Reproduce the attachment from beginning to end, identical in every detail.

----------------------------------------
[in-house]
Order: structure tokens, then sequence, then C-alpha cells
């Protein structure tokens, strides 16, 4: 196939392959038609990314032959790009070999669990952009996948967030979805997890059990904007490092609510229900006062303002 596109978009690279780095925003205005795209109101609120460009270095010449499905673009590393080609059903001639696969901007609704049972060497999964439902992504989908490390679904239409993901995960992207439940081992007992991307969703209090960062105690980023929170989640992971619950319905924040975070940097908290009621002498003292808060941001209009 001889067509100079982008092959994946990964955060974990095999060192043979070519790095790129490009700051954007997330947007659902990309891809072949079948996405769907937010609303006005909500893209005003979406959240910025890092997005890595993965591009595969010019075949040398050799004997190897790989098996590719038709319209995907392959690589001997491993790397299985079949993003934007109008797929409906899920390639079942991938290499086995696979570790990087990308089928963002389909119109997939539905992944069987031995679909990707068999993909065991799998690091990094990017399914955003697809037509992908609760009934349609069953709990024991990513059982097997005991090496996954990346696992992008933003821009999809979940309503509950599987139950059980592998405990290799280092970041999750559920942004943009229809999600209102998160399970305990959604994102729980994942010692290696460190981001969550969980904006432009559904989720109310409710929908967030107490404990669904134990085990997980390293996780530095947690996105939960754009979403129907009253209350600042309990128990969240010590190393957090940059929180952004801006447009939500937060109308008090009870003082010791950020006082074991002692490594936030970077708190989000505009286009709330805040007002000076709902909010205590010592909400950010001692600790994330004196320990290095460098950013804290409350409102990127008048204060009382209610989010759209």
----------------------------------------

[in-house]
Order: structure tokens, then sequence, then C-alpha cells
């Protein structure tokens, strides 16, 4: 196939392959038609990314032959790009070999669990952009996948967030979805997890059990904007490092609510229900006062303002 596109978009690279780095925003205005795209109101609120460009270095010449499905673009590393080609059903001639696969901007609704049972060497999964439902992504989908490390679904239409993901995960992207439940081992007992991307969703209090960062105690980023929170989640992971619950319905924040975070940097908290009621002498003292808060941001209009 001889067509100079982008092959994946990964955060974990095999060192043979070519790095790129490009700051954007997330947007659902990309891809072949079948996405769907937010609303006005909500893209005003979406959240910025890092997005890595993965591009595969010019075949040398050799004997190897790989098996590719038709319209995907392959690589001997491993790397299985079949993003934007109008797929409906899920390639079942991938290499086995696979570790990087990308089928963002389909119109997939539905992944069987031995679909990707068999993909065991799998690091990094990017399914955003697809037509992908609760009934349609069953709990024991990513059982097997005991090496996954990346696992992008933003821009999809979940309503509950599987139950059980592998405990290799280092970041999750559920942004943009229809999600209102998160399970305990959604994102729980994942010692290696460190981001969550969980904006432009559904989720109310409710929908967030107490404990669904134990085990997980390293996780530095947690996105939960754009979403129907009253209350600042309990128990969240010590190393957090940059929180952004801006447009939500937060109308008090009870003082010791950020006082074991002692490594936030970077708190989000505009286009709330805040007002000076709902909010205590010592909400950010001692600790994330004196320990290095460098950013804290409350409102990127008048204060009382209610989010759209």